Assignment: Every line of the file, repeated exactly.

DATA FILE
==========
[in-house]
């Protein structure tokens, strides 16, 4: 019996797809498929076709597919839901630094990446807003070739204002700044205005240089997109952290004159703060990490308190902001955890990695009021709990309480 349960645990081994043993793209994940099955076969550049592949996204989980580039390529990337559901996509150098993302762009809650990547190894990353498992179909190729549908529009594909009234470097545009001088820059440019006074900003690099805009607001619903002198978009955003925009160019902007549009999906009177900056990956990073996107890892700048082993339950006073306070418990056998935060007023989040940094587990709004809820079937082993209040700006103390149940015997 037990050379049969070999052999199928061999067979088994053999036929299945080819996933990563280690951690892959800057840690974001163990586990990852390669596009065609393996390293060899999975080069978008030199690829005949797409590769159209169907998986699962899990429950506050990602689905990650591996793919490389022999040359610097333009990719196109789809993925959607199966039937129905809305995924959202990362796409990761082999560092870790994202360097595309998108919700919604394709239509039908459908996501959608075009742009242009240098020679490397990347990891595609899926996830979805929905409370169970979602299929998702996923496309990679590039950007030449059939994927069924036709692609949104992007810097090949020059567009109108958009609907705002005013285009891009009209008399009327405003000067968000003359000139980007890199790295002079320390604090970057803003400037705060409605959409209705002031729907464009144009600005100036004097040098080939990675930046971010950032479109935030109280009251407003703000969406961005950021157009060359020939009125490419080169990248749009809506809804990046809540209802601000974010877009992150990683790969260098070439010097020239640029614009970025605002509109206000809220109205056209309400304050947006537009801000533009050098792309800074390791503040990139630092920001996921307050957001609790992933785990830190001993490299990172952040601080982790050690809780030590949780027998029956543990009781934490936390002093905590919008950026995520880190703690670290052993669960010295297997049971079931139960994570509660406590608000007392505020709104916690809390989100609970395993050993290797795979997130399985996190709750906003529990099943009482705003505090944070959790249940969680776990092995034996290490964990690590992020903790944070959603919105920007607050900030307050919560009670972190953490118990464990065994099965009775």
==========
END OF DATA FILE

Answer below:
[in-house]
């Protein structure tokens, strides 16, 4: 019996797809498929076709597919839901630094990446807003070739204002700044205005240089997109952290004159703060990490308190902001955890990695009021709990309480 349960645990081994043993793209994940099955076969550049592949996204989980580039390529990337559901996509150098993302762009809650990547190894990353498992179909190729549908529009594909009234470097545009001088820059440019006074900003690099805009607001619903002198978009955003925009160019902007549009999906009177900056990956990073996107890892700048082993339950006073306070418990056998935060007023989040940094587990709004809820079937082993209040700006103390149940015997 037990050379049969070999052999199928061999067979088994053999036929299945080819996933990563280690951690892959800057840690974001163990586990990852390669596009065609393996390293060899999975080069978008030199690829005949797409590769159209169907998986699962899990429950506050990602689905990650591996793919490389022999040359610097333009990719196109789809993925959607199966039937129905809305995924959202990362796409990761082999560092870790994202360097595309998108919700919604394709239509039908459908996501959608075009742009242009240098020679490397990347990891595609899926996830979805929905409370169970979602299929998702996923496309990679590039950007030449059939994927069924036709692609949104992007810097090949020059567009109108958009609907705002005013285009891009009209008399009327405003000067968000003359000139980007890199790295002079320390604090970057803003400037705060409605959409209705002031729907464009144009600005100036004097040098080939990675930046971010950032479109935030109280009251407003703000969406961005950021157009060359020939009125490419080169990248749009809506809804990046809540209802601000974010877009992150990683790969260098070439010097020239640029614009970025605002509109206000809220109205056209309400304050947006537009801000533009050098792309800074390791503040990139630092920001996921307050957001609790992933785990830190001993490299990172952040601080982790050690809780030590949780027998029956543990009781934490936390002093905590919008950026995520880190703690670290052993669960010295297997049971079931139960994570509660406590608000007392505020709104916690809390989100609970395993050993290797795979997130399985996190709750906003529990099943009482705003505090944070959790249940969680776990092995034996290490964990690590992020903790944070959603919105920007607050900030307050919560009670972190953490118990464990065994099965009775």